In July, US President Joe Biden said: “When I hear the words climate change, I hear the word “jobs”.
In September, President Xi Jinping pledged China would achieve carbon neutrality before 2060.
In November, the UK Prime Minister Boris Johnson published a ten point plan for a Green Industrial Revolution, mobilising £12 billion of investment and supporting up to 250,000 British jobs to achieve net zero.
We are in a race.
Nations that help businesses decarbonise and prepare infrastructure for climate impacts fastest win investment.
Industries the Environment Agency regulates tell us a strong framework of green legislation gives them an economic advantage over global competitors.
Operating within England’s environmental regulations should be an assurance that a business is working to some of the highest standards on the planet.
This has a global snowball effect, if businesses prove profitable environmental improvements in one jurisdiction, they can demonstrate an operating model that can be scaled-up elsewhere.
Setting an example is important.
At the Environment Agency, we are using our activities and supply chain as a laboratory to find new ways to reach net zero, such as low carbon concrete for flood defences.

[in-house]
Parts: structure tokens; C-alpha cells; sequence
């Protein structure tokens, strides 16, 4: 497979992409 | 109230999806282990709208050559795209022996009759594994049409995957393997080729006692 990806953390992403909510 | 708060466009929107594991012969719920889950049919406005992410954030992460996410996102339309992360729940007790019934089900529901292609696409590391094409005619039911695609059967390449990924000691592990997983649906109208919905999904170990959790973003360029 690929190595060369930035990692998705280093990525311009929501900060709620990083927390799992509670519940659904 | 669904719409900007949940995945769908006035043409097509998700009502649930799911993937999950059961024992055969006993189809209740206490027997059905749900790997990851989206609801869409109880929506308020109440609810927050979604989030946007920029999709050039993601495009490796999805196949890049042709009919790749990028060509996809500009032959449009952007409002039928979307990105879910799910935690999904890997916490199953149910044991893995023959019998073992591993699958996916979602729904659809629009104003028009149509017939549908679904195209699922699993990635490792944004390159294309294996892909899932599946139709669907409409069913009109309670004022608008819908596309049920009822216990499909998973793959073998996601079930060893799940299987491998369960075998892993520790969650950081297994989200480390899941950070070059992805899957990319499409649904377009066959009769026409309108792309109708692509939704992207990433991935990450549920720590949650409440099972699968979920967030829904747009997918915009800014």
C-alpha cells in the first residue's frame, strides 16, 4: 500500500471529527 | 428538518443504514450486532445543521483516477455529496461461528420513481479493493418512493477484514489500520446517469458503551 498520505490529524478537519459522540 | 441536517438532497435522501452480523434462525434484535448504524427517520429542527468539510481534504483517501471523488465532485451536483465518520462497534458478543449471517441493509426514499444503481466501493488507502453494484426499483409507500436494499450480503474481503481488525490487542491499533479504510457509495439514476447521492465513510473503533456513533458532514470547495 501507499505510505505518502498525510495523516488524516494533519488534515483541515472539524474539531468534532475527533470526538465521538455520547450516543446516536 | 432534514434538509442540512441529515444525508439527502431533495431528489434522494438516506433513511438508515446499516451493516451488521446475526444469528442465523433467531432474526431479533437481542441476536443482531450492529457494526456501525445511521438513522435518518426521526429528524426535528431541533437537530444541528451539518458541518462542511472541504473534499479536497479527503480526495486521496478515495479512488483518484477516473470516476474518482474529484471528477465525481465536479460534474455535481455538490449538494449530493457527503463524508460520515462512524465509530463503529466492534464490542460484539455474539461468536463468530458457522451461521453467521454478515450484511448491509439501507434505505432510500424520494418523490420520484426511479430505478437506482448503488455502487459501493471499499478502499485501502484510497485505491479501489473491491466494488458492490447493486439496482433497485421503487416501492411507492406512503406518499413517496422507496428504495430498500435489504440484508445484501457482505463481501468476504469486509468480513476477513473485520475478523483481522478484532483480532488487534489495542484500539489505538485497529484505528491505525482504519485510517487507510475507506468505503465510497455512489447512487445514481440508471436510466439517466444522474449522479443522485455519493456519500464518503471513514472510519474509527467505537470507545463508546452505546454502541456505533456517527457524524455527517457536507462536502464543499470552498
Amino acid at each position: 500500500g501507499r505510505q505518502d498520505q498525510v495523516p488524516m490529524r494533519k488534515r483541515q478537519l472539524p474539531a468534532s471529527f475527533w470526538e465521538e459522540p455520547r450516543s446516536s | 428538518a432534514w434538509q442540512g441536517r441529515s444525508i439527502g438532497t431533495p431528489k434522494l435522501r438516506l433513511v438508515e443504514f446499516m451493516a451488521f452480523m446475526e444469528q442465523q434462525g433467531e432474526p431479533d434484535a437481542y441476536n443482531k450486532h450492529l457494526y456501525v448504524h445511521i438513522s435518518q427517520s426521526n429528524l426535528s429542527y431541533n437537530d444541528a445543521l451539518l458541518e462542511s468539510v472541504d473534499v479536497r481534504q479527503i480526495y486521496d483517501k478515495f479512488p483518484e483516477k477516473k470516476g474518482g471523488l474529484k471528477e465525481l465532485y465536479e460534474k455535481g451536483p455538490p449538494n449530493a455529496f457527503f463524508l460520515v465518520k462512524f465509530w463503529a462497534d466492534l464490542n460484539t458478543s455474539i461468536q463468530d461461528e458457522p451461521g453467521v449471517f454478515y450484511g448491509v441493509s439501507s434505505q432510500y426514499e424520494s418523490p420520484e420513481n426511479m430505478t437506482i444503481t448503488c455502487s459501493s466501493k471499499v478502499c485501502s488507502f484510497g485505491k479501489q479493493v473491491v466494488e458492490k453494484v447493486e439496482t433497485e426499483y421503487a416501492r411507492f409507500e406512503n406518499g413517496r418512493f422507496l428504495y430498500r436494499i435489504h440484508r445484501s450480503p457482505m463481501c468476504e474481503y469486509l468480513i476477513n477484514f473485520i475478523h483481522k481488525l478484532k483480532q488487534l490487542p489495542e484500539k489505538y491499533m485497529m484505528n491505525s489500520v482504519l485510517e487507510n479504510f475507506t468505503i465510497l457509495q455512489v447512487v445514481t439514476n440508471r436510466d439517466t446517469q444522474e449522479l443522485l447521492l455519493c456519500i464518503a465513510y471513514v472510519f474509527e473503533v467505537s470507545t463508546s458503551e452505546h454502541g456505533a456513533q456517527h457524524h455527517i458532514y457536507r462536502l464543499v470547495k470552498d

We have achieved a 47 percent reduction in our own direct emissions in the last 14 years, and are pushing ahead with our own 2030 net zero goal.
We will reduce our emissions by a further 45 percent by 2030, and address the effect of our remaining emissions through offsetting.
As our regulation helps business reach net zero, we will use our operations and supply contracts to help companies innovate and set an example.
In the 2 years between January 2017 and December 2018, the Climate Change Agreements the Environment Agency administers saved about 45,653 gigawatt hours of power, equivalent to 9 million tonnes of carbon dioxide, or enough energy to supply over 2 million homes a year.
Since 2010 emissions of greenhouse gases from the sites we regulate under the Environmental Permitting Regulations have decreased by 43 percent.
The Environment Agency has now begun to operate the new UK Emissions Trading Scheme.
We have worked with BEIS and the Devolved Administrations to shape the new regime, and there is an opportunity to go further.
Significant carbon reduction has happened in the UK with the switch to renewable energies.